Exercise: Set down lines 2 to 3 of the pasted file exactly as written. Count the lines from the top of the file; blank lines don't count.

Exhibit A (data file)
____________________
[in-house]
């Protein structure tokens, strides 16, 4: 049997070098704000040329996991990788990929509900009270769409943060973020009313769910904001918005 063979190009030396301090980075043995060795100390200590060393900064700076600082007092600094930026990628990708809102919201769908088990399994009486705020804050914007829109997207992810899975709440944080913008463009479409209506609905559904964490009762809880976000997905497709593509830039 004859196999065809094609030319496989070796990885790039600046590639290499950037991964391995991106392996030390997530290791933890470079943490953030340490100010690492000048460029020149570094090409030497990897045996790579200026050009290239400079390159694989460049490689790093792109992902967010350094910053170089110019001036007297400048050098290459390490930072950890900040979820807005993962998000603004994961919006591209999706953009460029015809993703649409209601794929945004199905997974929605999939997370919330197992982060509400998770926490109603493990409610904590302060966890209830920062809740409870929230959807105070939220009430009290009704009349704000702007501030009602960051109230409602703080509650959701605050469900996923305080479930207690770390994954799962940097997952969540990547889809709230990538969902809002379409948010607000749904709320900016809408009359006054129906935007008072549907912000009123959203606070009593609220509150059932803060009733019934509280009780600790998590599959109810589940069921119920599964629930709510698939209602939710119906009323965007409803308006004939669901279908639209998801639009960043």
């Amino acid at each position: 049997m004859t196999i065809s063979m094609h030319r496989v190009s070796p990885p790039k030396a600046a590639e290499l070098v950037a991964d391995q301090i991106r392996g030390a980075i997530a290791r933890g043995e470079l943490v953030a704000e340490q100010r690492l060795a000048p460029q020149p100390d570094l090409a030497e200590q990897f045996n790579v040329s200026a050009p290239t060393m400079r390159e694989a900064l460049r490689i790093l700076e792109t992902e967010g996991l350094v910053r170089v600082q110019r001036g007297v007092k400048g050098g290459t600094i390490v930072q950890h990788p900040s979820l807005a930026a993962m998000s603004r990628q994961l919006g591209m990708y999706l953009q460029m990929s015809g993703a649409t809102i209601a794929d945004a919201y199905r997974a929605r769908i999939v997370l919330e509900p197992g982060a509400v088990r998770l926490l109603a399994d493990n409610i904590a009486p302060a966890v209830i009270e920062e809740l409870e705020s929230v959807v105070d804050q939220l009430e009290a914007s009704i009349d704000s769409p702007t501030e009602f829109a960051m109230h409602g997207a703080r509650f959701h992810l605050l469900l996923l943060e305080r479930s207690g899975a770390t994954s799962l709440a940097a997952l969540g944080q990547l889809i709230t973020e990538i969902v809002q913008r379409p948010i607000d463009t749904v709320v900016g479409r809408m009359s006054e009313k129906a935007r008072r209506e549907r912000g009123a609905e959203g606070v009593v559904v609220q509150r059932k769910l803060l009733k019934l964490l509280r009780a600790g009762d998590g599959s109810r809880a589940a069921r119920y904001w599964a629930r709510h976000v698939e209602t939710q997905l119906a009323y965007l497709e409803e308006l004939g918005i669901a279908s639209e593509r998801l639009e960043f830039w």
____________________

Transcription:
């Protein structure tokens, strides 16, 4: 049997070098704000040329996991990788990929509900009270769409943060973020009313769910904001918005 063979190009030396301090980075043995060795100390200590060393900064700076600082007092600094930026990628990708809102919201769908088990399994009486705020804050914007829109997207992810899975709440944080913008463009479409209506609905559904964490009762809880976000997905497709593509830039 004859196999065809094609030319496989070796990885790039600046590639290499950037991964391995991106392996030390997530290791933890470079943490953030340490100010690492000048460029020149570094090409030497990897045996790579200026050009290239400079390159694989460049490689790093792109992902967010350094910053170089110019001036007297400048050098290459390490930072950890900040979820807005993962998000603004994961919006591209999706953009460029015809993703649409209601794929945004199905997974929605999939997370919330197992982060509400998770926490109603493990409610904590302060966890209830920062809740409870929230959807105070939220009430009290009704009349704000702007501030009602960051109230409602703080509650959701605050469900996923305080479930207690770390994954799962940097997952969540990547889809709230990538969902809002379409948010607000749904709320900016809408009359006054129906935007008072549907912000009123959203606070009593609220509150059932803060009733019934509280009780600790998590599959109810589940069921119920599964629930709510698939209602939710119906009323965007409803308006004939669901279908639209998801639009960043």
């Amino acid at each position: 049997m004859t196999i065809s063979m094609h030319r496989v190009s070796p990885p790039k030396a600046a590639e290499l070098v950037a991964d391995q301090i991106r392996g030390a980075i997530a290791r933890g043995e470079l943490v953030a704000e340490q100010r690492l060795a000048p460029q020149p100390d570094l090409a030497e200590q990897f045996n790579v040329s200026a050009p290239t060393m400079r390159e694989a900064l460049r490689i790093l700076e792109t992902e967010g996991l350094v910053r170089v600082q110019r001036g007297v007092k400048g050098g290459t600094i390490v930072q950890h990788p900040s979820l807005a930026a993962m998000s603004r990628q994961l919006g591209m990708y999706l953009q460029m990929s015809g993703a649409t809102i209601a794929d945004a919201y199905r997974a929605r769908i999939v997370l919330e509900p197992g982060a509400v088990r998770l926490l109603a399994d493990n409610i904590a009486p302060a966890v209830i009270e920062e809740l409870e705020s929230v959807v105070d804050q939220l009430e009290a914007s009704i009349d704000s769409p702007t501030e009602f829109a960051m109230h409602g997207a703080r509650f959701h992810l605050l469900l996923l943060e305080r479930s207690g899975a770390t994954s799962l709440a940097a997952l969540g944080q990547l889809i709230t973020e990538i969902v809002q913008r379409p948010i607000d463009t749904v709320v900016g479409r809408m009359s006054e009313k129906a935007r008072r209506e549907r912000g009123a609905e959203g606070v009593v559904v609220q509150r059932k769910l803060l009733k019934l964490l509280r009780a600790g009762d998590g599959s109810r809880a589940a069921r119920y904001w599964a629930r709510h976000v698939e209602t939710q997905l119906a009323y965007l497709e409803e308006l004939g918005i669901a279908s639209e593509r998801l639009e960043f830039w």